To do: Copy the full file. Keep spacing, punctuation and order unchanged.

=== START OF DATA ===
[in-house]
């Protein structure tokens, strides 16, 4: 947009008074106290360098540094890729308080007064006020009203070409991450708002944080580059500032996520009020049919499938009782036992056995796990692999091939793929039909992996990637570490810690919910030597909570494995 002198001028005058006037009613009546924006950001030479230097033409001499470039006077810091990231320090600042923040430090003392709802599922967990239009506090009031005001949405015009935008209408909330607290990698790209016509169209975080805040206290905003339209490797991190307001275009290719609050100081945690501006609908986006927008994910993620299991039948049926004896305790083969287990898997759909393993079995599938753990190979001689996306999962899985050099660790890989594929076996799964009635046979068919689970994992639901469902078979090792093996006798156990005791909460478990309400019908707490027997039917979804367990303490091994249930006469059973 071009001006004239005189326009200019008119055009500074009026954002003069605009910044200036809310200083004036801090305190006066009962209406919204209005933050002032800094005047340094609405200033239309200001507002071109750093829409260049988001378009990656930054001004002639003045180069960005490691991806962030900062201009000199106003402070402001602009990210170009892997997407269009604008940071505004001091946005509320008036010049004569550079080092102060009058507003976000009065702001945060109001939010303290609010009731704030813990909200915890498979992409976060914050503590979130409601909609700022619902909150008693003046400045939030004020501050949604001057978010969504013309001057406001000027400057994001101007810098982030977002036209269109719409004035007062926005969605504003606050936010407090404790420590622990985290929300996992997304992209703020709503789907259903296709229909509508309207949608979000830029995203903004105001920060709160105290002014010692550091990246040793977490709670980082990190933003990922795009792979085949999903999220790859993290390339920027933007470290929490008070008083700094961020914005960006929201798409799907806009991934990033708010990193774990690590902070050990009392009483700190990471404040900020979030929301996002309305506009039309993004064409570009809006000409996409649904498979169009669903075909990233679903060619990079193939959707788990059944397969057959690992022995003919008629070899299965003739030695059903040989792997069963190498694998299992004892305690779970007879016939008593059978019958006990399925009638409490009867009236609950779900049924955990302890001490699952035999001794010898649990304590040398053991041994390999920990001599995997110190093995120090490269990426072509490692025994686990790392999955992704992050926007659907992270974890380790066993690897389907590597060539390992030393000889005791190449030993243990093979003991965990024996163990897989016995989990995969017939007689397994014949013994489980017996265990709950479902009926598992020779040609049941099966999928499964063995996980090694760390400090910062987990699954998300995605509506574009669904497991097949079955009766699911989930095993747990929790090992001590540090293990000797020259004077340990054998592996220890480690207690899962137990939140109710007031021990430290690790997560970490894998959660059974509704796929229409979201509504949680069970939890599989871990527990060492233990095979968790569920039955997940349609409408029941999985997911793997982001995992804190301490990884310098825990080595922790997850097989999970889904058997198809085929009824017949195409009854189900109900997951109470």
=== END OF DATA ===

[in-house]
């Protein structure tokens, strides 16, 4: 947009008074106290360098540094890729308080007064006020009203070409991450708002944080580059500032996520009020049919499938009782036992056995796990692999091939793929039909992996990637570490810690919910030597909570494995 002198001028005058006037009613009546924006950001030479230097033409001499470039006077810091990231320090600042923040430090003392709802599922967990239009506090009031005001949405015009935008209408909330607290990698790209016509169209975080805040206290905003339209490797991190307001275009290719609050100081945690501006609908986006927008994910993620299991039948049926004896305790083969287990898997759909393993079995599938753990190979001689996306999962899985050099660790890989594929076996799964009635046979068919689970994992639901469902078979090792093996006798156990005791909460478990309400019908707490027997039917979804367990303490091994249930006469059973 071009001006004239005189326009200019008119055009500074009026954002003069605009910044200036809310200083004036801090305190006066009962209406919204209005933050002032800094005047340094609405200033239309200001507002071109750093829409260049988001378009990656930054001004002639003045180069960005490691991806962030900062201009000199106003402070402001602009990210170009892997997407269009604008940071505004001091946005509320008036010049004569550079080092102060009058507003976000009065702001945060109001939010303290609010009731704030813990909200915890498979992409976060914050503590979130409601909609700022619902909150008693003046400045939030004020501050949604001057978010969504013309001057406001000027400057994001101007810098982030977002036209269109719409004035007062926005969605504003606050936010407090404790420590622990985290929300996992997304992209703020709503789907259903296709229909509508309207949608979000830029995203903004105001920060709160105290002014010692550091990246040793977490709670980082990190933003990922795009792979085949999903999220790859993290390339920027933007470290929490008070008083700094961020914005960006929201798409799907806009991934990033708010990193774990690590902070050990009392009483700190990471404040900020979030929301996002309305506009039309993004064409570009809006000409996409649904498979169009669903075909990233679903060619990079193939959707788990059944397969057959690992022995003919008629070899299965003739030695059903040989792997069963190498694998299992004892305690779970007879016939008593059978019958006990399925009638409490009867009236609950779900049924955990302890001490699952035999001794010898649990304590040398053991041994390999920990001599995997110190093995120090490269990426072509490692025994686990790392999955992704992050926007659907992270974890380790066993690897389907590597060539390992030393000889005791190449030993243990093979003991965990024996163990897989016995989990995969017939007689397994014949013994489980017996265990709950479902009926598992020779040609049941099966999928499964063995996980090694760390400090910062987990699954998300995605509506574009669904497991097949079955009766699911989930095993747990929790090992001590540090293990000797020259004077340990054998592996220890480690207690899962137990939140109710007031021990430290690790997560970490894998959660059974509704796929229409979201509504949680069970939890599989871990527990060492233990095979968790569920039955997940349609409408029941999985997911793997982001995992804190301490990884310098825990080595922790997850097989999970889904058997198809085929009824017949195409009854189900109900997951109470």